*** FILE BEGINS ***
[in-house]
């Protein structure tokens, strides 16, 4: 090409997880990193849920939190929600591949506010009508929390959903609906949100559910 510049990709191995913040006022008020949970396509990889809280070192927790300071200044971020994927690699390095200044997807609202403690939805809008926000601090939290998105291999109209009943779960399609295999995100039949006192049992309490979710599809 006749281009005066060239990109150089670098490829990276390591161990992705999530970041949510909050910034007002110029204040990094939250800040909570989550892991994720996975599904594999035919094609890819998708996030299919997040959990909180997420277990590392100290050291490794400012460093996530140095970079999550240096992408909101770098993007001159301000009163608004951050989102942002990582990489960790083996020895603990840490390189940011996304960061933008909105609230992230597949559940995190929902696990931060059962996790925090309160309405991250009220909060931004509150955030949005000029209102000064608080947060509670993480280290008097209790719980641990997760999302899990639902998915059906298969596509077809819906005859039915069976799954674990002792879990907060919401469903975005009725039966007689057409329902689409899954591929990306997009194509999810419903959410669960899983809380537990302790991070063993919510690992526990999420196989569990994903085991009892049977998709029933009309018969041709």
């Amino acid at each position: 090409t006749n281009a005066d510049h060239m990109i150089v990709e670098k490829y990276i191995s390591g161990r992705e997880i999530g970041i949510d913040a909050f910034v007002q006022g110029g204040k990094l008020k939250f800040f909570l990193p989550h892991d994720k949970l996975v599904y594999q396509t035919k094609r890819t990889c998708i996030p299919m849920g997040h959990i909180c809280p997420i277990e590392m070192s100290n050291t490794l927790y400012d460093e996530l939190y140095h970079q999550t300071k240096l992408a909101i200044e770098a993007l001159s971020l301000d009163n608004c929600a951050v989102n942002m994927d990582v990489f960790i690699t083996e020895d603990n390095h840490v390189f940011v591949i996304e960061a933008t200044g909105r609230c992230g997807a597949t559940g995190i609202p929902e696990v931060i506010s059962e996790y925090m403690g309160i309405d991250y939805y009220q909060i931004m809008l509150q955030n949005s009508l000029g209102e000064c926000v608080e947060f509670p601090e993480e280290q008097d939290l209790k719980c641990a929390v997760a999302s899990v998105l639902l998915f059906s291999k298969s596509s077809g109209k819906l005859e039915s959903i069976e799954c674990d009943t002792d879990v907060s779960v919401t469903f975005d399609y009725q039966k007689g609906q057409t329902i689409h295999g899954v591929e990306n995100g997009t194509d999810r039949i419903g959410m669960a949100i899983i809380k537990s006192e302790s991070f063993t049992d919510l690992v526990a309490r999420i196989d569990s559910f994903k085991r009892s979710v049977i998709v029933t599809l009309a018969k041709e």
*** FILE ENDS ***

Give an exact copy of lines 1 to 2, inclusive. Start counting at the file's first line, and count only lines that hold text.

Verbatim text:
[in-house]
């Protein structure tokens, strides 16, 4: 090409997880990193849920939190929600591949506010009508929390959903609906949100559910 510049990709191995913040006022008020949970396509990889809280070192927790300071200044971020994927690699390095200044997807609202403690939805809008926000601090939290998105291999109209009943779960399609295999995100039949006192049992309490979710599809 006749281009005066060239990109150089670098490829990276390591161990992705999530970041949510909050910034007002110029204040990094939250800040909570989550892991994720996975599904594999035919094609890819998708996030299919997040959990909180997420277990590392100290050291490794400012460093996530140095970079999550240096992408909101770098993007001159301000009163608004951050989102942002990582990489960790083996020895603990840490390189940011996304960061933008909105609230992230597949559940995190929902696990931060059962996790925090309160309405991250009220909060931004509150955030949005000029209102000064608080947060509670993480280290008097209790719980641990997760999302899990639902998915059906298969596509077809819906005859039915069976799954674990002792879990907060919401469903975005009725039966007689057409329902689409899954591929990306997009194509999810419903959410669960899983809380537990302790991070063993919510690992526990999420196989569990994903085991009892049977998709029933009309018969041709």